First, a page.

RIP Rollie Massimino

Rollie Massimino died yesterday at age 82.  He was the coach at Villanova when Villanova  upset top-ranked Georgetown (one of the Patrick Ewing teams) in the NCAA basketball tournament final game.  It was one of the great upsets in March Madness history.

RIP Rollie Massimino.

I have been writing these rants since 2001; this is the first time that I have referenced the Hamilton TigerCats three times in a week.  In fact, if I were sufficiently motivated to check, I am pretty sure that I have never referenced them even twice in a single week before.  But here we go…

After hiring Art Briles and then firing him less than half a day after hiring him, the Hamilton TigerCats are in the news again.  According to reports, the coaches and at least some of the “upper level execs” associated with the team worked out Johnny Manziel in Buffalo a week or so ago.  In a way, I actually get this;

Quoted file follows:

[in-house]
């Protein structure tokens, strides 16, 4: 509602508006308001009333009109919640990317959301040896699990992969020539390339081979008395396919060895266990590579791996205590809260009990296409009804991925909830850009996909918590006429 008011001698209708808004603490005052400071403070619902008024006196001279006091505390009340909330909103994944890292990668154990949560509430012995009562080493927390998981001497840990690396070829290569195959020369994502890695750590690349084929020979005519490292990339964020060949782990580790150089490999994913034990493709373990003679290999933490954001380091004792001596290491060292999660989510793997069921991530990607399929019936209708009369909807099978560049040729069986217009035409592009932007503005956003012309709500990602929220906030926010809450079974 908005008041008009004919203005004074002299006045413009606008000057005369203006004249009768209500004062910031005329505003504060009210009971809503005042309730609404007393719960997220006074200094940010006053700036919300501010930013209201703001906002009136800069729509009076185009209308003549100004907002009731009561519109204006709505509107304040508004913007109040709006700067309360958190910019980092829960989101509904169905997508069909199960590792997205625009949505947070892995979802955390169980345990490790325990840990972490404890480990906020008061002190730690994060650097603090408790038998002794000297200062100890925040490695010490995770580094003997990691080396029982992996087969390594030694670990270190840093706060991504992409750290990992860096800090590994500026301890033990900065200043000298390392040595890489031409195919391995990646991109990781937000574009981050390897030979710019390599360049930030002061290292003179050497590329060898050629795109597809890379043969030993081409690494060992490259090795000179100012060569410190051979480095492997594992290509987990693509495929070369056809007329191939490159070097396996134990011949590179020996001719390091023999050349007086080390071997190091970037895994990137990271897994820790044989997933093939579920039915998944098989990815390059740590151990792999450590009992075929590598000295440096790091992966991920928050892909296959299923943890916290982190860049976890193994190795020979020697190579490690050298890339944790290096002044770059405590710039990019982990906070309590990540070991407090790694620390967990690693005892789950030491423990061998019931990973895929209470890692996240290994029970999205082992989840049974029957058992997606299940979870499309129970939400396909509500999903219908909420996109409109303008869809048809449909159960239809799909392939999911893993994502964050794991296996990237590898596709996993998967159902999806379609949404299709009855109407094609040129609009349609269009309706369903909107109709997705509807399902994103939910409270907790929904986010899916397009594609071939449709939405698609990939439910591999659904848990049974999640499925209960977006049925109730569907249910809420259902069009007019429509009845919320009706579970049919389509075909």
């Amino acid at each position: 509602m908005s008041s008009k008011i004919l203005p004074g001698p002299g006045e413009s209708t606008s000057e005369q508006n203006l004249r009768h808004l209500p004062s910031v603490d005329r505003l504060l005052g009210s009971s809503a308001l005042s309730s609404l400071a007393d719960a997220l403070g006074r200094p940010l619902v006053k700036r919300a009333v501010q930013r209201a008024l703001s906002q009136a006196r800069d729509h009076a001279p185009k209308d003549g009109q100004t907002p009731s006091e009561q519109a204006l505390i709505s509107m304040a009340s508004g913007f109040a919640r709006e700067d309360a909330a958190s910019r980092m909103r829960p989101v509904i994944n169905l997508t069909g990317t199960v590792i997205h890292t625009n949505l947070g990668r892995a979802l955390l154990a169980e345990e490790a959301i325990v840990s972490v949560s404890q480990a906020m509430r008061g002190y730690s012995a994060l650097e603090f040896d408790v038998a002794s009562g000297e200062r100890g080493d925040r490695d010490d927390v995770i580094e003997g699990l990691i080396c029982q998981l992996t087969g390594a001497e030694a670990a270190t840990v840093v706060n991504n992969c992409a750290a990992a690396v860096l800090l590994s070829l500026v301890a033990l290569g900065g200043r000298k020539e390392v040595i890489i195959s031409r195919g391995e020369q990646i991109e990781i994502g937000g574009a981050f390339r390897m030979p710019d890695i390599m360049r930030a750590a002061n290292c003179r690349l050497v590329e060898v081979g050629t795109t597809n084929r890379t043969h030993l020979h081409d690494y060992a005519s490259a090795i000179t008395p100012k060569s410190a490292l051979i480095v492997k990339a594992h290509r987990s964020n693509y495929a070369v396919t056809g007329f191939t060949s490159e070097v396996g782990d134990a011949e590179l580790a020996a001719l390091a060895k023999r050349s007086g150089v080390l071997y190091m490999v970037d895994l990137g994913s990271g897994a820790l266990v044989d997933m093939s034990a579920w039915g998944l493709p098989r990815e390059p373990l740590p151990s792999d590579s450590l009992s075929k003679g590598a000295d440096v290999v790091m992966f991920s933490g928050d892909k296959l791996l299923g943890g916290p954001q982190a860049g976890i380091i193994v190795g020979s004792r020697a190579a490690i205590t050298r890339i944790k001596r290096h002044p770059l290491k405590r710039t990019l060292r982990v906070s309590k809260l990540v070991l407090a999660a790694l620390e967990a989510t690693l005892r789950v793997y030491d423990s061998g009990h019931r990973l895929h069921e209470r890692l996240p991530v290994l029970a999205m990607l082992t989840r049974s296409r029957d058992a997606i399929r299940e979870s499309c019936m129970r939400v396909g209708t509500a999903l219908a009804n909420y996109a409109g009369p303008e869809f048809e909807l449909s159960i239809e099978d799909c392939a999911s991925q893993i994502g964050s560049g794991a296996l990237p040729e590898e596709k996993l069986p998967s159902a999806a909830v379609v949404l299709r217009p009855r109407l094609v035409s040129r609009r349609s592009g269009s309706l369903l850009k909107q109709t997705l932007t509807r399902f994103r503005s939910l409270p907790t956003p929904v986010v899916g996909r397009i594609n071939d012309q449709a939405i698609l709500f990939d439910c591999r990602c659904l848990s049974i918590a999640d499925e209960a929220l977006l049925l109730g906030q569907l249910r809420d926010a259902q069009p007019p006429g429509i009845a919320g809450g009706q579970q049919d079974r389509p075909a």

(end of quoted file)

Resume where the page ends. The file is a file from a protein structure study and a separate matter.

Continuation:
• The TigerCats are 0-8 and are not much more than an afterthought in the CFL this year.
  • They score about 20 points per game and in CFL games that is not nearly enough.
  • Art Briles is a coach whose reputation is made on offense.
  • Johnny Manziel is a mobile QB who – in a former existence – made things happen on offense.

Having said all that, the Hamilton TigerCats got it right twice.  The PR hit the team took from hiring Art Briles would not likely ever be paid off.  The “workout in Buffalo” was sufficiently questionable to get everyone there to the point where they just did not want to be under the microscope that will focus on wherever Johnny Manziel next tries to play football.  Good for them…

Just a suggestion here for the TigerCats:

  • Open the wallet and think about signing Colin Kaepernick.
  • He ought to thrive on the larger field of the CFL.
  • His protest has to do with events in the US and not in Canada.
  • He needs a job; you obviously need offensive firepower…